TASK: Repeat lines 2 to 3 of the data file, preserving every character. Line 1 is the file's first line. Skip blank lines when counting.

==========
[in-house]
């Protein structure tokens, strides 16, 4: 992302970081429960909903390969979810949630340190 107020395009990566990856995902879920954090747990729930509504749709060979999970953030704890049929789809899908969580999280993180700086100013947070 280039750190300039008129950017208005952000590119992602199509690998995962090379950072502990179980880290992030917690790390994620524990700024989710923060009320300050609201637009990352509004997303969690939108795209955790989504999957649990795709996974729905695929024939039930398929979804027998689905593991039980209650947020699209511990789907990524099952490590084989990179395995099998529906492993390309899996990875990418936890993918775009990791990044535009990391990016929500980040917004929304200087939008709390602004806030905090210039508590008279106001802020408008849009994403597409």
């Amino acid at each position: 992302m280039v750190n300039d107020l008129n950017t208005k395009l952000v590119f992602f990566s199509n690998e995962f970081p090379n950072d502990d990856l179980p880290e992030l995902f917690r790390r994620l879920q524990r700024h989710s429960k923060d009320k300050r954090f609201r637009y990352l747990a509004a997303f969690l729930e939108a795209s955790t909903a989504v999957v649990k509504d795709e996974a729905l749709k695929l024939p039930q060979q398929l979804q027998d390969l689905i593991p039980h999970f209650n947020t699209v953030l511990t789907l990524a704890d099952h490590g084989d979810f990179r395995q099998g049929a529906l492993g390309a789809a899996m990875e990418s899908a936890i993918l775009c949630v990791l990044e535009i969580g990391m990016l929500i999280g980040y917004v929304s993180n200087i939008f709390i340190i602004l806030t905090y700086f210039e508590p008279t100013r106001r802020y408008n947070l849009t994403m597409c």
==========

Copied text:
């Protein structure tokens, strides 16, 4: 992302970081429960909903390969979810949630340190 107020395009990566990856995902879920954090747990729930509504749709060979999970953030704890049929789809899908969580999280993180700086100013947070 280039750190300039008129950017208005952000590119992602199509690998995962090379950072502990179980880290992030917690790390994620524990700024989710923060009320300050609201637009990352509004997303969690939108795209955790989504999957649990795709996974729905695929024939039930398929979804027998689905593991039980209650947020699209511990789907990524099952490590084989990179395995099998529906492993390309899996990875990418936890993918775009990791990044535009990391990016929500980040917004929304200087939008709390602004806030905090210039508590008279106001802020408008849009994403597409």
């Amino acid at each position: 992302m280039v750190n300039d107020l008129n950017t208005k395009l952000v590119f992602f990566s199509n690998e995962f970081p090379n950072d502990d990856l179980p880290e992030l995902f917690r790390r994620l879920q524990r700024h989710s429960k923060d009320k300050r954090f609201r637009y990352l747990a509004a997303f969690l729930e939108a795209s955790t909903a989504v999957v649990k509504d795709e996974a729905l749709k695929l024939p039930q060979q398929l979804q027998d390969l689905i593991p039980h999970f209650n947020t699209v953030l511990t789907l990524a704890d099952h490590g084989d979810f990179r395995q099998g049929a529906l492993g390309a789809a899996m990875e990418s899908a936890i993918l775009c949630v990791l990044e535009i969580g990391m990016l929500i999280g980040y917004v929304s993180n200087i939008f709390i340190i602004l806030t905090y700086f210039e508590p008279t100013r106001r802020y408008n947070l849009t994403m597409c």